Bill William Arganda’s view on today’s job market and change in employee stability.
Given any industry, the private sector has made many changes over the past decade. Organizations found better savings oversees, bowed out to the online markets, or crushed by the demands of increased tax amounts and new mandated avenues of taxes required. Given any reason mentioned or not, legitimate or not, the corporate world has changed for America, and its workers.
Today’s businesses large enough to employ many have altered its means of survival, and adapted to world wide options that greatly affect our workforce, our tax revenue base, as well as our expectancy of living that a sound job once promised.
Years prior, we would see large layoffs as a result of a bad economy or a related failed financial risk that simply took a corporation down. However, in today’s markets we see the same mass exodus of jobs from organizations that are otherwise stable, sound and maintaining profit. Tenured employees are facing the unexpected challenge of starting over, after spending decades strengthening the very place that now calls on them to empty their desk and leave all their knowledge behind.
Senior employees certainly come with a higher fully burden rate of pay. They have been there long enough to receive top pay scale rates, educated and certifications that justify the highest pay, and the benefits that come with such experience. New employees fresh out of college, or perhaps starting over (from a previous layoff) come in at a newly negotiated lower pay and pay scale that may never reflect that of the previous employee. To add to the new age change, companies are routinely sending jobs oversees to low wage countries. Is there a payoff beyond profit margin with such changes? How well are organizations retaining the knowledge and experience it once relied on to grow?
We now have so much displaced knowledge and ability in entry level positions, or worse, spending more time learning how to write resumes, or spending frivolously on “re-branding” themselves. Through large scale and continues layoffs there is a workforce out there miserably failing the abilities of this job market. So much is displaced, and so many competent experts not doing what they excel in, but instead, doing what they need to survive for a fraction of what they once earned.
Companies needed change to thrive, I get it, they are for profit companies…Far too often such changes come with unforeseen problems that ultimately require additional paid services to offset the void of experienced personnel. Large organizations will spend endlessly on third party services and high pay demand consultancies only to find that need could have been avoided had they either kept the knowledge or created a secondary means to retain that knowledge.
There is only one area of government entities that seem to efficiently utilize experience, while saving money ( something they actually do right)…they creatively retained those employees with vast experience and knowledge through contractual offers separate of full time fully burdened employment. Although a senior employee would prefer to keep their career intact, a preferable alternative to unemployment and classes on resume building, is that of a contractual option of employment. Under such an offer, both the employee and employer benefit from each other in that the know how stays with the company, and that company retains that experience to maintain progress, as well as cultivate new personnel. The employee keeps a realistic rate of pay with the company and in the field they have known for so long. It makes sense, and develops a lot more than company profit.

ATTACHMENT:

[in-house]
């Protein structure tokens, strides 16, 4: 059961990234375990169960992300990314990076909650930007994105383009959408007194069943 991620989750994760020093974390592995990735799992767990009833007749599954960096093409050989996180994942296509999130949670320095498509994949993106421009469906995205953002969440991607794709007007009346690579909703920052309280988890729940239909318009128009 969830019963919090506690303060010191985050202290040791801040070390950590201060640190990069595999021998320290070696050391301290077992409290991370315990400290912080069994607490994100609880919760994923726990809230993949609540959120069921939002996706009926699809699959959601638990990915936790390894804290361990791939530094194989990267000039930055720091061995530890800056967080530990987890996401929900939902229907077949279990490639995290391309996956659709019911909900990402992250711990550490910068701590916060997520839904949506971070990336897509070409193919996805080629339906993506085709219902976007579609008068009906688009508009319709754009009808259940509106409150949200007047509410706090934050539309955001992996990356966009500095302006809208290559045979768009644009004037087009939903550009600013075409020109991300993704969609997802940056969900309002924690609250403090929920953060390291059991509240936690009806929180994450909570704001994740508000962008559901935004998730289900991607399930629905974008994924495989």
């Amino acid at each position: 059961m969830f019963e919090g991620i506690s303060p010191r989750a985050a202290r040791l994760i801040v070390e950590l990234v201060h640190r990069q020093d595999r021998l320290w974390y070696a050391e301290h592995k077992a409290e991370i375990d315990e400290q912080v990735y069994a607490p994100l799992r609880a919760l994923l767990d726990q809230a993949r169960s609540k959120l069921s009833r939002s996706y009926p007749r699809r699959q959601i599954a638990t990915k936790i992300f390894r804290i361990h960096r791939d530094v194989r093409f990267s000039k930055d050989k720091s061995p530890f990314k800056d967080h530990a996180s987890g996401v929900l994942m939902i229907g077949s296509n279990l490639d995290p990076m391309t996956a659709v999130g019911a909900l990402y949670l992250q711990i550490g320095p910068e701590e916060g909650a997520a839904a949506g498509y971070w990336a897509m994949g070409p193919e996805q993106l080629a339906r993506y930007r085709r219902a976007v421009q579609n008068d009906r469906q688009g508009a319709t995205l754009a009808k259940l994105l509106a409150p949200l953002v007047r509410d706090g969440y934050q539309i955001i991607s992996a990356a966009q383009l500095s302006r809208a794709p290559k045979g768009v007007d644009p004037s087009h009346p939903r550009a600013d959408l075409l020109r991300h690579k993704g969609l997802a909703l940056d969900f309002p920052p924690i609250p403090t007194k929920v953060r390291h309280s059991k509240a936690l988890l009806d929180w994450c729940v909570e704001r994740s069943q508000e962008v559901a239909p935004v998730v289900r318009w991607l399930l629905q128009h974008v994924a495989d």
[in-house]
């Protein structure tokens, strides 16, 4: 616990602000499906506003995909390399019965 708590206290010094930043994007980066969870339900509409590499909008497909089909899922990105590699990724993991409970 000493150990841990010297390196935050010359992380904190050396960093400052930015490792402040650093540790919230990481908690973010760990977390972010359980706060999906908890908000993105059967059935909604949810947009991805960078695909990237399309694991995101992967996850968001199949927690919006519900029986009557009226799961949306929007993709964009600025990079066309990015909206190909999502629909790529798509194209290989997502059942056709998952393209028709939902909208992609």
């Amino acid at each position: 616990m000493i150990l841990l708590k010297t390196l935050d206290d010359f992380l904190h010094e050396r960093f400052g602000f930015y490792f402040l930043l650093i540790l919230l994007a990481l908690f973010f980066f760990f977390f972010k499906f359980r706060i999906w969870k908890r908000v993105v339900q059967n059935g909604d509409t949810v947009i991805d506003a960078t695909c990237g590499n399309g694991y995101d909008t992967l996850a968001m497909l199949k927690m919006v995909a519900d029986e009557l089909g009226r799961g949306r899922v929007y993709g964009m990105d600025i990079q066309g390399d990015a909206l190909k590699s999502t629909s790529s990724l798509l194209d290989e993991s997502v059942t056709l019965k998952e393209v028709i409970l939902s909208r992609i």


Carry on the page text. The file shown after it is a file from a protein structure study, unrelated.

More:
I dear friend worked decades in the machining & tool industry, spending years developing rapport with clients, gaining vast knowledge in a unique expert field, only to find he and others like him were getting let go so younger lower paying blood can come in. While awaiting his departure, he was asked to train the very same new blood taking his place. He and many others chose to leave, and understandably so. However, we talked and soon developed an idea that got him to suddenly start his own one man shop consultancy that trains new employees in that field. The company that once threw him to the curb happily contracted with his “company” and he made a good profit teaching others what he knew so well. Not to mention competitors were eager to contract his services as well. Both company and former employee benefited and now his services are in demand…there are no resume building classes for him. Companies need to see the benefit in contractual retention worker programs, and let the idea work for them, as it does for the former employee, as well as the process.
So before companies jump ship, they need to look at who they are letting go, what they have to offer, and offer a realistic alternative that aids everyone involved. It’s no longer corporate America as we once knew it, but such innovative thinking yields the very same creativity that once started it.